Aug. 15, 2005
CBS SportsLine.com wire reports




BATON ROUGE, La. -- LSU coach Les Miles appears to have a desirable dilemma at quarterback.

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The first-year coach has two former high school All-Americans with experience and a freshman touted as the best prep QB in the nation.

But whether JaMarcus Russell, Matt Flynn or Ryan Perrilloux can bring stability and consistency to the Tigers' offense is the big question for a team with legitimate national title aspirations.

"I think all three of them are very talented guys. I think JaMarcus has a very talented arm and he's getting more comfortable with the system," Miles said. "Matt Flynn, again, can throw the football well and maybe is a little bit better at scrambling in the pocket.

"The young quarterback (Perrilloux) we have has all the talent. He can throw the football and is getting comfortable with the system."

So who's going to start? Probably Russell, but Miles isn't ready to completely commit.

"All three are coming along," Miles said. "They'll continue to compete for that position."

Star quarterbacks have been a rarity at LSU. Before the recent run on topflight passers, LSU hadn't landed a top high school signal caller since 1994 when Josh Booty signed, only to leave for professional baseball.

They have had solid but rarely spectacular players at the position -- Matt Mauck being the best example from LSU's national championship team of two years ago.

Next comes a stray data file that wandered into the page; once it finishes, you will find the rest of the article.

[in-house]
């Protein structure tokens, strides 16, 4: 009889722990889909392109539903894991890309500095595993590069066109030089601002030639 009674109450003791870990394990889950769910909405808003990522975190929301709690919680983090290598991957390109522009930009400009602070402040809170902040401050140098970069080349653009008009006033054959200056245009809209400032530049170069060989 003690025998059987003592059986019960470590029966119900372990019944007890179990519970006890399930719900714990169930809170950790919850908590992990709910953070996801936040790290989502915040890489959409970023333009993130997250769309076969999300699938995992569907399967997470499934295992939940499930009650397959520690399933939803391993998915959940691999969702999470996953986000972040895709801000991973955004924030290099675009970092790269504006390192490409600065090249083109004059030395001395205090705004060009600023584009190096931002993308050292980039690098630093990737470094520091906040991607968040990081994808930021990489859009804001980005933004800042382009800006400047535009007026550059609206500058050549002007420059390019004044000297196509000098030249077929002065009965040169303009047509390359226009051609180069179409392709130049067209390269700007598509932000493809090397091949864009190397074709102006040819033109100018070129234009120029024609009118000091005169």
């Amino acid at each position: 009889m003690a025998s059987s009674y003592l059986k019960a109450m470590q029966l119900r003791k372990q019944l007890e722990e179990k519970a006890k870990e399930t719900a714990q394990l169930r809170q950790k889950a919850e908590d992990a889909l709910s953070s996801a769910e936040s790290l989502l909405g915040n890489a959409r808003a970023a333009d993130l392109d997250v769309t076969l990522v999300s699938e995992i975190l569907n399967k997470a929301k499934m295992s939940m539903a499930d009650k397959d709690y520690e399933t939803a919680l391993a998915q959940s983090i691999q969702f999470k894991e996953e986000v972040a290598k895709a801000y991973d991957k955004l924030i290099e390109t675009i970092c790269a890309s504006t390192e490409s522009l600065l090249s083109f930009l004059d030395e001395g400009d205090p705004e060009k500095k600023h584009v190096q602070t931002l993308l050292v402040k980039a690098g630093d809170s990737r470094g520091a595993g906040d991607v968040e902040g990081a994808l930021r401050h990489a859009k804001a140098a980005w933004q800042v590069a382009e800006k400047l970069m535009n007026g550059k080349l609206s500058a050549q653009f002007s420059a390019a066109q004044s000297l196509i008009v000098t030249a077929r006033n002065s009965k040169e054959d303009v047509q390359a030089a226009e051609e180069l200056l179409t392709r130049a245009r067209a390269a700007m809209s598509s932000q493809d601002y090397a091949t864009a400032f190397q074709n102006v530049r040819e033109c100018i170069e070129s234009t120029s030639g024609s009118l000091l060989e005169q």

Potentially, LSU could have a star at quarterback this season.

Russell was among the nation's top recruits in 2003, and Flynn was right there with him. Perrilloux, a Louisiana native, was a highly sought star who spurned Texas to sign with LSU.

Russell shared playing and starting with Marcus Randall last season -- he started four games -- showing flashes of talent, but not nearly enough consistency.

Russell threw for 1,053 and nine touchdowns, but completed just 50 percent of his throws as the Tigers went 9-3 last season.


"I think I'm 100 percent better this fall," said Russell, who entered the fall practices as No. 1. "I'm more comfortable. I feel like I see things better and I'm a better leader."

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Perrilloux alienated Russell and Flynn when he signed before national media at East St. John High and proclaimed that he would throw for "maybe 2,000" yards, rush for "maybe 1,000" and "I could definitely be a Heisman winner next year, or at least a contender."

That brashness has been toned down considerable since Perrilloux arrived at LSU. He acknowledges he may have come off as cocky and maintains he's really a team player.

"I've never had competition for playing time before," Perrilloux said. "I feel like I'm at the bottom, and I'm just working my way up. It's better to just wait your turn than go out there and get thrown in the fire and get burnt. So I'd rather watch and listen, try to watch and imitate JaMarcus, and one day I might be the same kind of player he is."

Flynn was the No. 3 quarterback last season, playing in three games.

"I think I'm part of the competition," Flynn said. "Nothing's decided yet."

One thing Miles does not want is to be forced to use two quarterbacks as Nick Saban did last year. He would not rule out putting a backup in at times. He hopes that will be an option, however, not a necessity.

Miles doesn't need his quarterback to carry the offense.

Even with tailback Alley Broussard lost for the season with a knee injury, the Tigers are deep at running back, excellent along the offensive line and have good speed at receiver.

In the end, it won't be arm strength as much as game control that settles the quarterback question for Miles.

"They need to make sure they can read what the defense is giving them," Miles said. "They need to know which play is the right play and look at the play and make the right decision with the ball. If they do those things and have the ability to compete, they would take the job."